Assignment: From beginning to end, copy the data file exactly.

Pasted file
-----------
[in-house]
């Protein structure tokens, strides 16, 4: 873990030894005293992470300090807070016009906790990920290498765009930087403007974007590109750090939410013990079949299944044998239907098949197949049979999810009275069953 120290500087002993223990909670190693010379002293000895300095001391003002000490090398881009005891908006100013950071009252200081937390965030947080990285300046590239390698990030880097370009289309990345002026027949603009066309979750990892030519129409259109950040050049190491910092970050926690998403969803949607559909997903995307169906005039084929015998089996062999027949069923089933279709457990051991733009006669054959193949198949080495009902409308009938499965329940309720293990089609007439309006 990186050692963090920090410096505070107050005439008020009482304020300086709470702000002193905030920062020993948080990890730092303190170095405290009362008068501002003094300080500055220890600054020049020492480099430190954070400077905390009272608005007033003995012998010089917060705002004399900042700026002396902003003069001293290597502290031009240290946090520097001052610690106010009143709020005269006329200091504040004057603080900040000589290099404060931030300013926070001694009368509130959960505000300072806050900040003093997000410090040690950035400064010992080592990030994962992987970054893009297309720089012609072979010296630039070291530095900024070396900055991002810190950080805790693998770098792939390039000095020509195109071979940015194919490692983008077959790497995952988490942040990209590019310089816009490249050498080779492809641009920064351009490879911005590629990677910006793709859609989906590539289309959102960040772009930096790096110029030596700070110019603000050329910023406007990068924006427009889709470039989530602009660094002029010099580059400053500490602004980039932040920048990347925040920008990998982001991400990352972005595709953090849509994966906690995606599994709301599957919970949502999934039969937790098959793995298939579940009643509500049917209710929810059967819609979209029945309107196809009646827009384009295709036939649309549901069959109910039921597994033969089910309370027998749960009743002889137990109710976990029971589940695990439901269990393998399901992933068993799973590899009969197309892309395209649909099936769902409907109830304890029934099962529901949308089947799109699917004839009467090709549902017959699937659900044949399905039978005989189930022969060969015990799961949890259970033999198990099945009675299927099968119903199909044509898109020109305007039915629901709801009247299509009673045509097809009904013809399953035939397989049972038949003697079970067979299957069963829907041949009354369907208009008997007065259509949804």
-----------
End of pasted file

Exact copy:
[in-house]
């Protein structure tokens, strides 16, 4: 873990030894005293992470300090807070016009906790990920290498765009930087403007974007590109750090939410013990079949299944044998239907098949197949049979999810009275069953 120290500087002993223990909670190693010379002293000895300095001391003002000490090398881009005891908006100013950071009252200081937390965030947080990285300046590239390698990030880097370009289309990345002026027949603009066309979750990892030519129409259109950040050049190491910092970050926690998403969803949607559909997903995307169906005039084929015998089996062999027949069923089933279709457990051991733009006669054959193949198949080495009902409308009938499965329940309720293990089609007439309006 990186050692963090920090410096505070107050005439008020009482304020300086709470702000002193905030920062020993948080990890730092303190170095405290009362008068501002003094300080500055220890600054020049020492480099430190954070400077905390009272608005007033003995012998010089917060705002004399900042700026002396902003003069001293290597502290031009240290946090520097001052610690106010009143709020005269006329200091504040004057603080900040000589290099404060931030300013926070001694009368509130959960505000300072806050900040003093997000410090040690950035400064010992080592990030994962992987970054893009297309720089012609072979010296630039070291530095900024070396900055991002810190950080805790693998770098792939390039000095020509195109071979940015194919490692983008077959790497995952988490942040990209590019310089816009490249050498080779492809641009920064351009490879911005590629990677910006793709859609989906590539289309959102960040772009930096790096110029030596700070110019603000050329910023406007990068924006427009889709470039989530602009660094002029010099580059400053500490602004980039932040920048990347925040920008990998982001991400990352972005595709953090849509994966906690995606599994709301599957919970949502999934039969937790098959793995298939579940009643509500049917209710929810059967819609979209029945309107196809009646827009384009295709036939649309549901069959109910039921597994033969089910309370027998749960009743002889137990109710976990029971589940695990439901269990393998399901992933068993799973590899009969197309892309395209649909099936769902409907109830304890029934099962529901949308089947799109699917004839009467090709549902017959699937659900044949399905039978005989189930022969060969015990799961949890259970033999198990099945009675299927099968119903199909044509898109020109305007039915629901709801009247299509009673045509097809009904013809399953035939397989049972038949003697079970067979299957069963829907041949009354369907208009008997007065259509949804």